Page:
[BERLIN] Switzerland's financial regulator banned six former UBS Group AG employees from working in the industry for as long as five years, making them the first individuals punished in the global currency-rigging scandal.
The former managers and traders were "directly responsible for serious breaches of regulation at UBS in this business," Finma said in a statement Thursday, without disclosing any names.
Proceedings against four other UBS currency traders were dropped in August after they were given "reprimands," and one other case is continuing, the regulator said.
"Those responsible for the management of foreign exchange trading tolerated, and at times encouraged, behavior which was improper and against the interests of clients," the Swiss regulator said.
"Although managers were aware that traders were able to use chat groups to share information and knew of the risks associated with this behavior, they failed to implement adequate systems and controls and to consistently monitor compliance."
While more than 30 traders have been fired, suspended or put on leave, before today, no individuals had been punished by authorities in relation to the foreign-exchange manipulation scandal, which has seen seven banks fined about US$10 billion by global authorities. UK prosecutors are conducting a criminal probe into the scandal.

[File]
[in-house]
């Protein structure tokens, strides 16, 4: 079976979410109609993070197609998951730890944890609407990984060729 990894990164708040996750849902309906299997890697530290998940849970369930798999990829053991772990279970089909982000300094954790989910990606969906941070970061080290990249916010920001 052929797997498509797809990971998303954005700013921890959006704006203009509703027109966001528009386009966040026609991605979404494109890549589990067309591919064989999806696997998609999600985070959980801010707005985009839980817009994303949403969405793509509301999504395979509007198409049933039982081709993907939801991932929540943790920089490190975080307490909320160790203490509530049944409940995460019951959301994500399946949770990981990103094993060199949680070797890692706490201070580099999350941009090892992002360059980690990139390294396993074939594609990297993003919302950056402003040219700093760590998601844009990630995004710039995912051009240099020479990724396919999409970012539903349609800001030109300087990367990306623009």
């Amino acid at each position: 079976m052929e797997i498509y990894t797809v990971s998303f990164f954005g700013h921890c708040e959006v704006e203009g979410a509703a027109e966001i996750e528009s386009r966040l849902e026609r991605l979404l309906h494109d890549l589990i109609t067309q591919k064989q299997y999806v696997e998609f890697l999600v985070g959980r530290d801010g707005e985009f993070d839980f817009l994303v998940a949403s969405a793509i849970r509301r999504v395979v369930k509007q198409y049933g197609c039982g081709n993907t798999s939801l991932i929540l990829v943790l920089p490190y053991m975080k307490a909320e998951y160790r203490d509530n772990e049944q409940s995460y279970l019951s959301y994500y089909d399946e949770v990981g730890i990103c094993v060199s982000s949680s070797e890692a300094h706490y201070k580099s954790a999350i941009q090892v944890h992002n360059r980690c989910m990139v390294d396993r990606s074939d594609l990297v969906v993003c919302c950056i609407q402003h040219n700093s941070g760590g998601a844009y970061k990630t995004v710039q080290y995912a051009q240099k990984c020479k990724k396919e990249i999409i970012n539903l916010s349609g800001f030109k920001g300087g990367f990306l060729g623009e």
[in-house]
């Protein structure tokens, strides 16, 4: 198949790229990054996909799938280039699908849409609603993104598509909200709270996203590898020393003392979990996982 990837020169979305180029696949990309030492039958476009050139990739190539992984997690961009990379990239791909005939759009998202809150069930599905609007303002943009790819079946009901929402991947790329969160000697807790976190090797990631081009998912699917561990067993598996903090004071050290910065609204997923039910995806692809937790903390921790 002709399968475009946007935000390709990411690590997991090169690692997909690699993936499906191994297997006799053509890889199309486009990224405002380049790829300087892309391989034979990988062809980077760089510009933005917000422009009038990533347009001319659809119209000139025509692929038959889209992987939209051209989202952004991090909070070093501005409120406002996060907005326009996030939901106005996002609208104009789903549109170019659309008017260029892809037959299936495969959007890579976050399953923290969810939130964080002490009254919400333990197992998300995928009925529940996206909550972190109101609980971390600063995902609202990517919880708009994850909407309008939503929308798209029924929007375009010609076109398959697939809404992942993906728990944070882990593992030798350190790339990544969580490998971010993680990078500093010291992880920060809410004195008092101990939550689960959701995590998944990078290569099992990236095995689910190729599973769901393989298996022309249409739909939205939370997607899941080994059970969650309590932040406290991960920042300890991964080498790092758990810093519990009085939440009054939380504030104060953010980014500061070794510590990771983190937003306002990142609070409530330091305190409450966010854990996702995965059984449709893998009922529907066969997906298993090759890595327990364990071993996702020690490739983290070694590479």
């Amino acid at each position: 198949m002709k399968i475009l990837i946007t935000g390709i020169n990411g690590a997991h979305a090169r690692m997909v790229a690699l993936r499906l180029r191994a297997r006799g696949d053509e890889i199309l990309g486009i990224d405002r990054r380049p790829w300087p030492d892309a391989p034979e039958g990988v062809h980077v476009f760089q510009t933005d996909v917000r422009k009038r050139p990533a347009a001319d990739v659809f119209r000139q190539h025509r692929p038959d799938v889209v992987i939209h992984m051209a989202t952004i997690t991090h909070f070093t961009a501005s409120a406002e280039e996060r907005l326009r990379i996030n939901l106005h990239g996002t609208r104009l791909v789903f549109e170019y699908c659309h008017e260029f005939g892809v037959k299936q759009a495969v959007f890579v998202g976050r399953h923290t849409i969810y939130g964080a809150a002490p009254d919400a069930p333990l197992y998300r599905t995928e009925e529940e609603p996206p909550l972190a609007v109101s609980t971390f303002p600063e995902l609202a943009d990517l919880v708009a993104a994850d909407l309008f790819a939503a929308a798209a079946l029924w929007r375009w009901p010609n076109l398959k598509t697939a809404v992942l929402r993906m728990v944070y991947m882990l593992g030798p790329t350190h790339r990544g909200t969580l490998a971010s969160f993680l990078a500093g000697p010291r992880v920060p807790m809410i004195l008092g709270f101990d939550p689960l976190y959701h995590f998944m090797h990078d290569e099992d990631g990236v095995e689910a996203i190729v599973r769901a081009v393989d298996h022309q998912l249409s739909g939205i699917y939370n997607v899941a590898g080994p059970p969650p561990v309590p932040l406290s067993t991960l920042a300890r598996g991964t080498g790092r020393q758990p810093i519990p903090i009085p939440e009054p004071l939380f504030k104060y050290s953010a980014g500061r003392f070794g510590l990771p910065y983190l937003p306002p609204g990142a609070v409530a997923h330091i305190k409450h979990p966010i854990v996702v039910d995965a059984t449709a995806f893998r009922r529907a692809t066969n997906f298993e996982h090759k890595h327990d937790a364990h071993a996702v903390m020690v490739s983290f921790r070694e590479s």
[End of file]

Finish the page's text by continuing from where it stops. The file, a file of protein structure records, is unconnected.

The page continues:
Mark Hengel, a spokesman for UBS, declined to comment on the announcement.
The UBS traders are among 11 ex-employees Finma said it was investigating in November 2014, when it ordered UBS to give up 134 million Swiss francs (S$190.1 million) in profits, after it "severely violated" proper conduct in currency markets.
UBS's former head of global foreign exchange trading has been suspended from senior management positions in the Swiss finance industry for four years, and the Zurich-based bank's former global foreign exchange spot trading chief for five years, Finma said Thursday.
Finma focused its investigation on allegations the individuals had abused clients through practices such as front- running, excessive markups and deliberately triggering stop-loss orders, according to a Finma letter sent to the traders seen by Bloomberg.
Traders spoke openly in chat rooms of their attempts to manipulate currency benchmarks such as the 4 pm WM/Reuters fix, according to global settlements with regulators.